I mean, what you say is valuable and all. However just imagine if you added some
    great visuals or video clips to give your posts more, “pop”!

    Your content is excellent but with images and clips, this blog could definitely be one of the most beneficial in its field.

    Fantastic blog!

  • Michael Koretzky

    There are only three arguments for joining SPJ that I’ve ever heard…

    1. It’ll help you get a job.
    2. It’s the right and noble thing to do.
    3. It’s abou the training and programs.

    The first one isn’t true: Most SPJers aren’t hiring editors.

    The second is a guilt trip: We need your money to lobby for our industry.

    The third is the only greedy reason we can control, yet we spend the least amount of time on it. Our training programs are staid and static. We avoid verve. We don’t fail big. We fail small.

    If we want more members, we need to take more risks. After years of denial, SPJ has finally admitted it ceded tech to ONA, investigation to IR, broadcast to RTDNA, and diversity to NAHJ and NABJ. So now we strive to partner with those groups by doing their accounting and co-hosting conventions. It’s a solid and sensible plan that will attract zero new members.

    What are we doing that tingles journalists’ toes? Answer that question, and you have new members.

  • I think you make some great points, succinctly. Thank you. I especially like the idea of “tingling their toes.”

  • I love this idea. I think it could be particularly beneficial for students. As a pro member, serving as a very casual even mentor to students has recharged me.

  • A thank you is HUGE for doing a good job on something. It means a lot to me, I know. I write thank you notes to my board for going above and beyond. I like the thoughts you shared that it’s not the same for everyone – some need very little, while others want a lot more.

  • Important topic — I’m a relatively new member and joined partly due to my interest in building relationships with local pros and connecting the high school journalists I teach/advise with more resources from the industry. Students are hungry for opportunities to meet and learn from professionals. The outreach and support I receive from my local chapter will go a long way in proving the value of my SPJ membership and can plant seeds now for the soon-to-be college and pro journalists (your next round of future members!) who are currently thriving in a high school media setting and looking to see what’s out there for networking and professional development.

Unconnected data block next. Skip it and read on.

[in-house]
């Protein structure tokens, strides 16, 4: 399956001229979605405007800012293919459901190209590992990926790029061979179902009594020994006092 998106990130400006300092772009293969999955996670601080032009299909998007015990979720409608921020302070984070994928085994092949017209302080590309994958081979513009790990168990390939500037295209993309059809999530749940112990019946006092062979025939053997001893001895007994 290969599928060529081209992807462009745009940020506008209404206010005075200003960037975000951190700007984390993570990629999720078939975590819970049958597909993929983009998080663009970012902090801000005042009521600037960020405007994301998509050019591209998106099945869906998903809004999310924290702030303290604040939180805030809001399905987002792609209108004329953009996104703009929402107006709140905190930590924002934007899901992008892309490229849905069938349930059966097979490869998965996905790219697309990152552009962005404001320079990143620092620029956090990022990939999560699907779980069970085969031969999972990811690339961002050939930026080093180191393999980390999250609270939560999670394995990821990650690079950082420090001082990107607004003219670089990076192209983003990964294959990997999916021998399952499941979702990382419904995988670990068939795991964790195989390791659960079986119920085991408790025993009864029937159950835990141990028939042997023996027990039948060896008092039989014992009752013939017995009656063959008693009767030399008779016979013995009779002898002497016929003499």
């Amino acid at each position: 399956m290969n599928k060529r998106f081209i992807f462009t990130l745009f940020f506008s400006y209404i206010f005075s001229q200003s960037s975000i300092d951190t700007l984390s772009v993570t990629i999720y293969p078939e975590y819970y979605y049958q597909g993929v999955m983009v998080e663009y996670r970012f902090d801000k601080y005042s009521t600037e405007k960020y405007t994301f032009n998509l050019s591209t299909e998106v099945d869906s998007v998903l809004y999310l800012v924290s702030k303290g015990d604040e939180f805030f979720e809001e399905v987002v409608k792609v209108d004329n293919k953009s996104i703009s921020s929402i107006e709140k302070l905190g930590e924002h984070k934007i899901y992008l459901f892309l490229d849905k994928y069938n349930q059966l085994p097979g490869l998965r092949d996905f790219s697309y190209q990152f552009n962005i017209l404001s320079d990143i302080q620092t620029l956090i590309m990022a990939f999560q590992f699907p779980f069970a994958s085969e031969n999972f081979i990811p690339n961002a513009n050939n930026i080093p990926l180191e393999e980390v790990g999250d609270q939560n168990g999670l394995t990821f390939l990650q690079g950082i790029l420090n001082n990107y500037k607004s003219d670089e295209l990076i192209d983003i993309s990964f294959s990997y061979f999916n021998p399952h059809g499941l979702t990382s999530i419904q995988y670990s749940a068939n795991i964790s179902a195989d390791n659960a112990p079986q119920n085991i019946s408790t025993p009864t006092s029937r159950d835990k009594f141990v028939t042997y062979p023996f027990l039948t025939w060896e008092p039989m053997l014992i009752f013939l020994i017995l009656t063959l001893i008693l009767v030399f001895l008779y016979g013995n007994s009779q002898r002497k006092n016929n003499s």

• Cory Emanuel

    Exposing someone (suspected or accused of wrongdoing) to undue harm or needless suffering is hardly a reasonable, or morally sound course of action.

  • Donald_W_Meyers

    To play devil’s advocate for a moment, Paul, couldn’t one argue that the intense media coverage helped Richard Jewell in the end. After a while, journalists started questioning why Jewell was the target of the investigation, and eventually he was publicly exonerated by the authorities. Would that have happened if the FBI were allowed to have investigated him in obscurity?


Twitter Facebook Google Plus RSS Instagram Pinterest Pinterest LinkedIn

© Society of Professional Journalists. All rights reserved. Legal

Society of Professional Journalists
Eugene S. Pulliam National Journalism Center, 3909 N. Meridian St., Indianapolis, IN 46208
317/927-8000 | Fax: 317/920-4789 | Contact SPJ Headquarters | Employment Opportunities | Advertise with SPJ